Cyber liability is a growing concern for every type of business.
Risk management is integral to managing and developing a business. Here are some important things that you need to do to protect your business from legal and regulatory issues.
Keep Your Business Entity in Good Standing
Business entities such as corporations or LLCs must typically file annual reports in order to maintain their status as a business entity. Failing to submit timely reports could result in administrative dissolution of a business entity. If this occurs, a business would not be able to access accounts that are in the business’ names.
Reports are usually not very detailed, so they do not usually merit assistance from an attorney, although it is unfortunately common for attorneys to represent the process of filing annual reports as more complex than it really is. Make it a point to submit your annual report with the relevant department of the state where you incorporated your business.
Obtain All Necessary Licenses
Business operators may need more than one type of license. A local business license may be a requirement to sell products or services within a city or town. In addition, some types of businesses may need professional licenses. Real estate professionals and contractors in the construction industry, for example, may need to license their businesses separately from their personal licensure.
Get Professional Help With HR Compliance
In small and mid-sized businesses, complying with laws governing employer-employee relations can prove to be challenging. Wage and hour laws, for example, must comply with wage requirements at numerous authoritative levels including federal, state, and local provisions. Policies or practices that are not consistent with applicable standards can subject an employer to considerable liability and regulatory fines. Likewise, the miscategorization of personnel as full-time employees or independent contractors can be a common and costly misstep as well as insurance frauds examples.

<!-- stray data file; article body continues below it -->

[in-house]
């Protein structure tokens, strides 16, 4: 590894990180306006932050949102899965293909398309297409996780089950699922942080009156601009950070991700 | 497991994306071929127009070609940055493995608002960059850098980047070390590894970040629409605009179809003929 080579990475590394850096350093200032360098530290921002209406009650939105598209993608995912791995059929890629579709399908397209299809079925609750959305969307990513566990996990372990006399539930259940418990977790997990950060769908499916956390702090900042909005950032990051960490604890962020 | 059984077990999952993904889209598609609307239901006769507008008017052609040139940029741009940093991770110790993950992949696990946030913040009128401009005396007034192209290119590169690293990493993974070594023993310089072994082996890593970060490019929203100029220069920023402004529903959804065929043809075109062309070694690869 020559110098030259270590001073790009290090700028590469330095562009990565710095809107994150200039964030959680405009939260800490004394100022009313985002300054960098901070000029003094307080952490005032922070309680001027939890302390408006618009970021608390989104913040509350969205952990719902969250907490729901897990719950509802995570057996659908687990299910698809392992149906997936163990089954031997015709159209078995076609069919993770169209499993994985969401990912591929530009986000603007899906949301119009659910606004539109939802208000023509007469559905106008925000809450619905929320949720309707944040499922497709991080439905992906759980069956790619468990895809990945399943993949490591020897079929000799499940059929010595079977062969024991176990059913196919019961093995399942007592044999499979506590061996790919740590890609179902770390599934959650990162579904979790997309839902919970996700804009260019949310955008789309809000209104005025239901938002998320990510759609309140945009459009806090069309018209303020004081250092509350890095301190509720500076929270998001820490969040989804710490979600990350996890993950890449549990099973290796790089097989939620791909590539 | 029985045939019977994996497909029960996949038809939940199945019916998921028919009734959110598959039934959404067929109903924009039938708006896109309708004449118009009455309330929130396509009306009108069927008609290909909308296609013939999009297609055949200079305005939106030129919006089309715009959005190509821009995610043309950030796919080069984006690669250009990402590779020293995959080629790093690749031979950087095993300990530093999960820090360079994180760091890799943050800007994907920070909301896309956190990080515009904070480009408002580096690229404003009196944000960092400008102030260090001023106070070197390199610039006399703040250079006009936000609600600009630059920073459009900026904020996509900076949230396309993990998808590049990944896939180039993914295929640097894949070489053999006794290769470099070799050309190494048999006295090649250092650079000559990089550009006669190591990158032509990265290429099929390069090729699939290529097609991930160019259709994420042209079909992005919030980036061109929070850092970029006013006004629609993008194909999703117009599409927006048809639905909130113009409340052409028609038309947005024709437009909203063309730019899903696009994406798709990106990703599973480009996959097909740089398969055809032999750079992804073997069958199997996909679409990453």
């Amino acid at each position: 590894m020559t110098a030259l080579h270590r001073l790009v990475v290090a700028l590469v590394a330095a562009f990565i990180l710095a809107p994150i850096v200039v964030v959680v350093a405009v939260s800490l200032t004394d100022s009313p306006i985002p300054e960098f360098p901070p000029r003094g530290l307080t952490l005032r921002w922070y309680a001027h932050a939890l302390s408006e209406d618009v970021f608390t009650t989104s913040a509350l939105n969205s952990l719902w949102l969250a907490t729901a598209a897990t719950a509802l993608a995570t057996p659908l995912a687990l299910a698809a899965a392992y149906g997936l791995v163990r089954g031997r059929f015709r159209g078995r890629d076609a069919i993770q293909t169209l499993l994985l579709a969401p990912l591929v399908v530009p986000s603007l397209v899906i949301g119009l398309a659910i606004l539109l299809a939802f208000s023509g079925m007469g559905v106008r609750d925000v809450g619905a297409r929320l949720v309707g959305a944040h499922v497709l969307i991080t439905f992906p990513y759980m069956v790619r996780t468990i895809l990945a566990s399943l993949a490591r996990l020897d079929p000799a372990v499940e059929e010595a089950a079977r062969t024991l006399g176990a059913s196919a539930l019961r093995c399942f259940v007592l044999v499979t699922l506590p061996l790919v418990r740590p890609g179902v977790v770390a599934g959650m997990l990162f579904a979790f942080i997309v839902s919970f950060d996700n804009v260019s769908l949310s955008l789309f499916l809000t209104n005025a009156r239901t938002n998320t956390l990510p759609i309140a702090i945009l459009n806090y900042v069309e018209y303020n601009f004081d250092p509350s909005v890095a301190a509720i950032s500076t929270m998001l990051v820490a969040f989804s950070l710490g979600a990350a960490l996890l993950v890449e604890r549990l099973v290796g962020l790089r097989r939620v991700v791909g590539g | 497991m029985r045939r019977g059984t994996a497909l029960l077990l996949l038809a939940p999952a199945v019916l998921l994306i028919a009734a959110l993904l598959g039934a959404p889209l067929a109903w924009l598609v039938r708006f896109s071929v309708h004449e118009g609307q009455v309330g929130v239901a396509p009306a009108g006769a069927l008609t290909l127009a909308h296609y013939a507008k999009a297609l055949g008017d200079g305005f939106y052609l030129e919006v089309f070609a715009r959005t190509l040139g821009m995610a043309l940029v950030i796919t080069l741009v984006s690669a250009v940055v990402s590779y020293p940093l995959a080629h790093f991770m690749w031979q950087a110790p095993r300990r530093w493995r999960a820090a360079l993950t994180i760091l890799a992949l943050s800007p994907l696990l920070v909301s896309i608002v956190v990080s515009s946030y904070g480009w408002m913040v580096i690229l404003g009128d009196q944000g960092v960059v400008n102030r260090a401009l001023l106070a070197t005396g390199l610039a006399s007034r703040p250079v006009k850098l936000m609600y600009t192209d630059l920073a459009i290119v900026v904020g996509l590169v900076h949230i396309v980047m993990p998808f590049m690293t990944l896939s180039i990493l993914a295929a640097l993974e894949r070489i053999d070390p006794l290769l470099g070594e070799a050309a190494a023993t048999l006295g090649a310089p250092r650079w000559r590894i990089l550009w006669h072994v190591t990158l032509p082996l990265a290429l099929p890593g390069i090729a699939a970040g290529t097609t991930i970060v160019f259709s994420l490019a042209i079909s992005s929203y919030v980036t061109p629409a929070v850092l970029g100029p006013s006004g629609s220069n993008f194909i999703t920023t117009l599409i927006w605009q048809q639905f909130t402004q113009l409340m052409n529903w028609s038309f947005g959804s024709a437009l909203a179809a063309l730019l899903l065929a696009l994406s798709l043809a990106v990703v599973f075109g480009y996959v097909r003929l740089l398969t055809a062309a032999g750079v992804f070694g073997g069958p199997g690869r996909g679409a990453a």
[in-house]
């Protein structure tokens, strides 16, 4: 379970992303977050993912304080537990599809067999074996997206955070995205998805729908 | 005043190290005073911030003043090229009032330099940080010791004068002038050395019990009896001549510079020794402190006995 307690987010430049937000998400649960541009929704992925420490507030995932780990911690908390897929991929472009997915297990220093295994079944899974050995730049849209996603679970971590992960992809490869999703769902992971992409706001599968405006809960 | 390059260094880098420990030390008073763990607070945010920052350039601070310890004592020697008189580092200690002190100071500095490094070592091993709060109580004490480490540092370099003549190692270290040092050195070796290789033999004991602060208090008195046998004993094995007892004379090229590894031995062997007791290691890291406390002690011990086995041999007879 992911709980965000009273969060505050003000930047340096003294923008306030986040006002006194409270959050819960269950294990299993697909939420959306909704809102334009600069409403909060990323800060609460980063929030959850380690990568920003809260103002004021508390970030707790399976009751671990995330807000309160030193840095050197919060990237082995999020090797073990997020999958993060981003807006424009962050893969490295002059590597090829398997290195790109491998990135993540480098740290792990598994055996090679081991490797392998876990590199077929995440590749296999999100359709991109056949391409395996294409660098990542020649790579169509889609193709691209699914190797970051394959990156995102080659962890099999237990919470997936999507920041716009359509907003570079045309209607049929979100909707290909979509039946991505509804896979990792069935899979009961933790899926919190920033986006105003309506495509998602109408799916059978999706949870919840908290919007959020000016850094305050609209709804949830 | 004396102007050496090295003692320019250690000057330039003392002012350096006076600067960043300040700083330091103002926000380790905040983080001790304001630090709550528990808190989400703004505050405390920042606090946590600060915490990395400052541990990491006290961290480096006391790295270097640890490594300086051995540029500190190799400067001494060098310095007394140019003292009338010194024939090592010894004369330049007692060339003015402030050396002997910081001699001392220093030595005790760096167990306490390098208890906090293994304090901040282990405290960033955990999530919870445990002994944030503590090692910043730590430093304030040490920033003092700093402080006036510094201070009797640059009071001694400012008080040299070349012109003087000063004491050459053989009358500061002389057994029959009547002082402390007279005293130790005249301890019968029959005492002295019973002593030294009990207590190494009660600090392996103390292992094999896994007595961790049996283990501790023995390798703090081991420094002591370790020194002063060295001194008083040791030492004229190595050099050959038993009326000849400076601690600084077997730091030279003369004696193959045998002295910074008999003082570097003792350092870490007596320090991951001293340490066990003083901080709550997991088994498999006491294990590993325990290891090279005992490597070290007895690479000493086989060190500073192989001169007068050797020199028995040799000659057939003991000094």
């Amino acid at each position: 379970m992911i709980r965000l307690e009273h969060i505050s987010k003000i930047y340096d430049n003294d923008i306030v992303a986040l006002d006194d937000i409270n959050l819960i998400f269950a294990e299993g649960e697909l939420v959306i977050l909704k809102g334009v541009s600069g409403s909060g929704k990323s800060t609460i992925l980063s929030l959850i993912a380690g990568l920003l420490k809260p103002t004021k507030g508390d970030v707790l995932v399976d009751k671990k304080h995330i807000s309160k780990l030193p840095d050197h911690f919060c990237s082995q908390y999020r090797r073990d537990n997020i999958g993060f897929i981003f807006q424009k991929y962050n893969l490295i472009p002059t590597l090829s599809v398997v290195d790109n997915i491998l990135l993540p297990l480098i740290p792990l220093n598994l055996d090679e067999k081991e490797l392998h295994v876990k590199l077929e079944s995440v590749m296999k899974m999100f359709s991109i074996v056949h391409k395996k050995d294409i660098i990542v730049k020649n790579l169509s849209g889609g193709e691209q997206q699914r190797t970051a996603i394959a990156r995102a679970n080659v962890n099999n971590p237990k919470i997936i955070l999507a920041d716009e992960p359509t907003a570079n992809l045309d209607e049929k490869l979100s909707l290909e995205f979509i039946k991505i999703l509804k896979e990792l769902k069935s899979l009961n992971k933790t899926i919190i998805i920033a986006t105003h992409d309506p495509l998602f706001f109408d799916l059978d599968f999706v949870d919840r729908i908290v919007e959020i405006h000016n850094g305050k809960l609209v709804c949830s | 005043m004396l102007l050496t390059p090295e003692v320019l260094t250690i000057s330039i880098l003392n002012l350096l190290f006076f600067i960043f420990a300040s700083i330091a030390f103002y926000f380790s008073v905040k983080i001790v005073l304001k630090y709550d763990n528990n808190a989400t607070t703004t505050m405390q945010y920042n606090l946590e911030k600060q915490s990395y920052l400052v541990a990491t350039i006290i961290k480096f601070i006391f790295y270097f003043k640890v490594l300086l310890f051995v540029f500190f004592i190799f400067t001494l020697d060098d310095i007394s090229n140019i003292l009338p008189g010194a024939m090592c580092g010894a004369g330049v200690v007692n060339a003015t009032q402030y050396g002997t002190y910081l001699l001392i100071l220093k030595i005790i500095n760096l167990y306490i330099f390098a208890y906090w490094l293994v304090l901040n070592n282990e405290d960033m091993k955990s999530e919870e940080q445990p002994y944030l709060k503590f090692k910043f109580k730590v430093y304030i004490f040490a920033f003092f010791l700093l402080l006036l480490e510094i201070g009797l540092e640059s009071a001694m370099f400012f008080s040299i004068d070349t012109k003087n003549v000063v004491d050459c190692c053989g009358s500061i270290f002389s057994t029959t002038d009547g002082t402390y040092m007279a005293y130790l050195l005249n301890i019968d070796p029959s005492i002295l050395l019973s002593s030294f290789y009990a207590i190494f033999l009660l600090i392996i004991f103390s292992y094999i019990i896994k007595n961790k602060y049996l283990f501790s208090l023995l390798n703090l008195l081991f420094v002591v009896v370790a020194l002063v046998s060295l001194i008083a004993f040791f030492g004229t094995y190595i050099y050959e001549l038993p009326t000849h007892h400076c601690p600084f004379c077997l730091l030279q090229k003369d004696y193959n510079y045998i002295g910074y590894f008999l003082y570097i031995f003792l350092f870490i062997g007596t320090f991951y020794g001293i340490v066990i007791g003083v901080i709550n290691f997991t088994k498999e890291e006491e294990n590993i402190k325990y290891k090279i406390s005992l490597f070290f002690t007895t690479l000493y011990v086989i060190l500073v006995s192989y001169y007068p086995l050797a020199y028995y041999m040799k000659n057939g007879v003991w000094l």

Another area of employment law that employers need to be wary about centers around discimination and protections for workers. In addition to the liability that companies incur, they can experience irrevocable damage to both employer-employee relations as well as the company’s public image.
Utilizing a PEO solution is a cost-effective way to ensure that your HR management practices are compliant. By delegating key facets of your HR administration, you can mitigate the risk of violating your obligations as an employer.
Create an Employee Handbook
In general, it is advisable for employers to make employee handbooks to formalize policies and convey expectations to their workforce. Handbooks let people know about key policies that they need to be aware of in the performance of their individual job duties.
Establish a Grievance Policy
Employees who have a potential claim against a company may be able to attain appropriate recourse from an internal grievance procedure. If employees cannot seek a remedy from within an organization for an issue regarding mistreatment, they will be more likely to pursue a legal remedy by other means such as making a report to an authoritative agency or initiating an action in civil court.
Put Safety First
The safety of employees and customers need to be a company’s primary priority. Policies, organizational structures, and safety training initiatives must all reflect an appropriate emphasis on a safe working environment.
Defend Your Business Against Cyber Threats
Cyber liability is a growing concern for every type of business. Work with experienced IT service providers to safeguard your business’ network against cyber threats. Your security policies in this area can protect your business’ data and your customers’ private information.
Lastly, it is crucial that businesses are well-organized financially. Their recordkeeping practices can prevent financial mismanagement by creating clear records that accurately represent revenue and costs. Records can be important evidence if investors or business partners make claims about fiduciary neglect or misconduct.